Roscosmos talks about unintended MLM thruster firing

Shane McGlaun - Aug 1, 2021, 8:33am CDT
Roscosmos talks about unintended MLM thruster firing

Last week was a big week for the ISS after Russia’s new laboratory module called Nauka docked with the space station after years of delays. The space station took up residency on the port where the Pirs docking station and a Russian cargo spacecraft were stationed previously. While the launch and docking with the ISS went smoothly with no issues, a scary problem popped up after docking.

As mentioned yesterday, thrusters on the Nakua module fired unintentionally, pushing the ISS out of its normal orientation. However, mission controllers were able to quickly and easily regain control and reorient the space station properly. Roscosmos officials have now given background on what happened. Vladimir Solovyov, Flight Director of the Russian segment of the ISS, said that docking connections worked reliably and closed on both docking mechanisms of the station and the module without issue.

However, a short-term software failure resulted in a direct command mistakenly implemented turning on the modules engines for withdrawal, which led to the ISS complex as a whole getting out of orientation. The situation was quickly countered by the propulsion system of the Zvezda module. Solovyov notes that the space station is currently in normal orientation, and all multipurpose laboratory module systems are operating normally.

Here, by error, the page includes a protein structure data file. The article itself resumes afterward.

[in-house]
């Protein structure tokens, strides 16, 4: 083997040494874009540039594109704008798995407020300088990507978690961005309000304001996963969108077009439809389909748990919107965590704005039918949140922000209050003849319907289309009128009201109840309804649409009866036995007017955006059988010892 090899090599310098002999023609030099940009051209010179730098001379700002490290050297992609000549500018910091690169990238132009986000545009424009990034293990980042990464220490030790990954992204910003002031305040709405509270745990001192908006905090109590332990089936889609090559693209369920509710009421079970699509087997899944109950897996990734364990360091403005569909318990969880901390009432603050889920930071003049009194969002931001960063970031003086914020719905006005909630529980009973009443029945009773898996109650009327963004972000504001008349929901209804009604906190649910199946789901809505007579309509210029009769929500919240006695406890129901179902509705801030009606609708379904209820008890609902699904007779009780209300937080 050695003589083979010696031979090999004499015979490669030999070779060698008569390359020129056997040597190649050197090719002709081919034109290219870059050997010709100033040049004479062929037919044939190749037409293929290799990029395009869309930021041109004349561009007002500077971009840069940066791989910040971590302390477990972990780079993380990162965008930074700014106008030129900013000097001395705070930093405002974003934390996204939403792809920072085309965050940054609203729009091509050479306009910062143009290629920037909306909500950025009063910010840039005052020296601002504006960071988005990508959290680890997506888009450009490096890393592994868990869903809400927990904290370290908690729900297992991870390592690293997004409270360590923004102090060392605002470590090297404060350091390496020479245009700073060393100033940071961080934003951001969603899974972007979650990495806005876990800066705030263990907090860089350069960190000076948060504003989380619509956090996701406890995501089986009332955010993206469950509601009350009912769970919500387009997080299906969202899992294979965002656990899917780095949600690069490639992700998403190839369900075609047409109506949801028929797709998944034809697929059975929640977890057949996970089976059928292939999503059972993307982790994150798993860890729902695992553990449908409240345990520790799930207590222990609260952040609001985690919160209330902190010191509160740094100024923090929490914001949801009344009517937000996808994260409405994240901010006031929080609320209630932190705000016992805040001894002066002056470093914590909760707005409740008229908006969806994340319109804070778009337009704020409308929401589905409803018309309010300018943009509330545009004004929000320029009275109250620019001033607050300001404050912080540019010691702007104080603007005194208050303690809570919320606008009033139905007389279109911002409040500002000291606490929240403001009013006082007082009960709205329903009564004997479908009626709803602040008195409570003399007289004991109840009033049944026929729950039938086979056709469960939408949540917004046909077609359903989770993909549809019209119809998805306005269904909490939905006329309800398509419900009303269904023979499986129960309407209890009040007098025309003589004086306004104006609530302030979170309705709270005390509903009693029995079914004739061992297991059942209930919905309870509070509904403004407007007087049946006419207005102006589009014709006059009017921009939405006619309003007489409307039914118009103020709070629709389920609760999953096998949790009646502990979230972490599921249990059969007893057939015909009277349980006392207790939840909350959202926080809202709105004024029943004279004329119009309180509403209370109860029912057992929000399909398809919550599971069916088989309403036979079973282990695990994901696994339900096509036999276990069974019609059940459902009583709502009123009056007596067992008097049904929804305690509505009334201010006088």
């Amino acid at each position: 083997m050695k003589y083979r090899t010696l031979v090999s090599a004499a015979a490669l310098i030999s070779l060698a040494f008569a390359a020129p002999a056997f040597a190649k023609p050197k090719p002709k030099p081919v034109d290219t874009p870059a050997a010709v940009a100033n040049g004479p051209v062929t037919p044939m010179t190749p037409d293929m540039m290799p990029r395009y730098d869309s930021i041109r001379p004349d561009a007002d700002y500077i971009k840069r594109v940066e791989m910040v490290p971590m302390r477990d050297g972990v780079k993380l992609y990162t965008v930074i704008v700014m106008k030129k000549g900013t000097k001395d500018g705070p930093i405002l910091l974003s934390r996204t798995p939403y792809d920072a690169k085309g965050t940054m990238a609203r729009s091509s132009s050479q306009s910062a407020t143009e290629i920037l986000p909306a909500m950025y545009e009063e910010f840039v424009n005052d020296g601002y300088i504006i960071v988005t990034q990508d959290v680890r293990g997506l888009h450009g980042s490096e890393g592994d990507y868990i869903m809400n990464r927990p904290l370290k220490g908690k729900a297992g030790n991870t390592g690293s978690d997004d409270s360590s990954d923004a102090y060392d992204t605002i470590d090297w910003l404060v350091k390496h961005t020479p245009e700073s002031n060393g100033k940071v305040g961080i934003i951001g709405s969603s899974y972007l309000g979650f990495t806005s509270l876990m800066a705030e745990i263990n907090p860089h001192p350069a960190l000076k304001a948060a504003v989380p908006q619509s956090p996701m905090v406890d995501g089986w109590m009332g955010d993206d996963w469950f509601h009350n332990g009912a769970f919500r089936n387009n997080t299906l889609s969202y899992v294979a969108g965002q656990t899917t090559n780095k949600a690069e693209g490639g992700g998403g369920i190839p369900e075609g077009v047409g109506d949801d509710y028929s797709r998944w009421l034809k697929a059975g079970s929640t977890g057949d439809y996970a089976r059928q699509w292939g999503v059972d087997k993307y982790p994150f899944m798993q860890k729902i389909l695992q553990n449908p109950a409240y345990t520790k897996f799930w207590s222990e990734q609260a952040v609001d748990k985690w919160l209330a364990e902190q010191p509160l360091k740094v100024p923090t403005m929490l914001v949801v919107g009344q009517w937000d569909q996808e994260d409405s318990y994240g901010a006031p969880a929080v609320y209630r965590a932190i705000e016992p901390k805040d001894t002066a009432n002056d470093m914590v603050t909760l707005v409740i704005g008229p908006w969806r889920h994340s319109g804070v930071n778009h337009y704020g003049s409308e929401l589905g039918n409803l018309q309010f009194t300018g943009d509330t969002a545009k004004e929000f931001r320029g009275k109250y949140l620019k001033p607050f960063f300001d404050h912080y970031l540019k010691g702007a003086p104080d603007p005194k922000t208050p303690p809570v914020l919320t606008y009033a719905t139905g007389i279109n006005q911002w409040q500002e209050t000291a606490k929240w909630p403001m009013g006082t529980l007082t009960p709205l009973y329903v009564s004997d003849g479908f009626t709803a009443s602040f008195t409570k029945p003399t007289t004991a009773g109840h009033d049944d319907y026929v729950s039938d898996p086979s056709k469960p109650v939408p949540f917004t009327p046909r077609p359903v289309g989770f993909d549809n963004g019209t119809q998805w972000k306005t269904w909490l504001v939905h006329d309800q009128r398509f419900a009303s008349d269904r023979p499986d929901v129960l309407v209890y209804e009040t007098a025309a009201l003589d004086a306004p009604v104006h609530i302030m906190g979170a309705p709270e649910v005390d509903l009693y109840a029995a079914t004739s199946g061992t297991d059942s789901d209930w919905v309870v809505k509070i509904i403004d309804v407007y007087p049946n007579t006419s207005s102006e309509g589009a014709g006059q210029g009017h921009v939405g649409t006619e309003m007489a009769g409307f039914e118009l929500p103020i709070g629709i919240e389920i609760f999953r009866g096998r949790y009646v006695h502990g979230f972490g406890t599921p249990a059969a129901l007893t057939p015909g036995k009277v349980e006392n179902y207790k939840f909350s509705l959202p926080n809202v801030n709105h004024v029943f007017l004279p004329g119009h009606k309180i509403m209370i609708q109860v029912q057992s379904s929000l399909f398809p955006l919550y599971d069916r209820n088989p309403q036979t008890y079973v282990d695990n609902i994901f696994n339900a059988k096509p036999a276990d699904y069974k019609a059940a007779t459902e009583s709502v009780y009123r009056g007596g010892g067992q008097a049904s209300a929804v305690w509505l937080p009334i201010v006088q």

The flight director also noted that the power supply interface and command interface connected between the module and the station. Currently, the crew is balancing the pressure of the Nauka module, which is a long procedure. The total volume in the new module is about 70 cubic meters. The crew opened the hatches to the new module, allowing them to enter and turn on the air purification systems to begin normal work on July 30.

There’s no mention by Roscosmos that the issue with the thrusters accidentally firing requires ongoing investigation or repair this time. It’s also unclear when the first experiments might begin being conducted in the new module.


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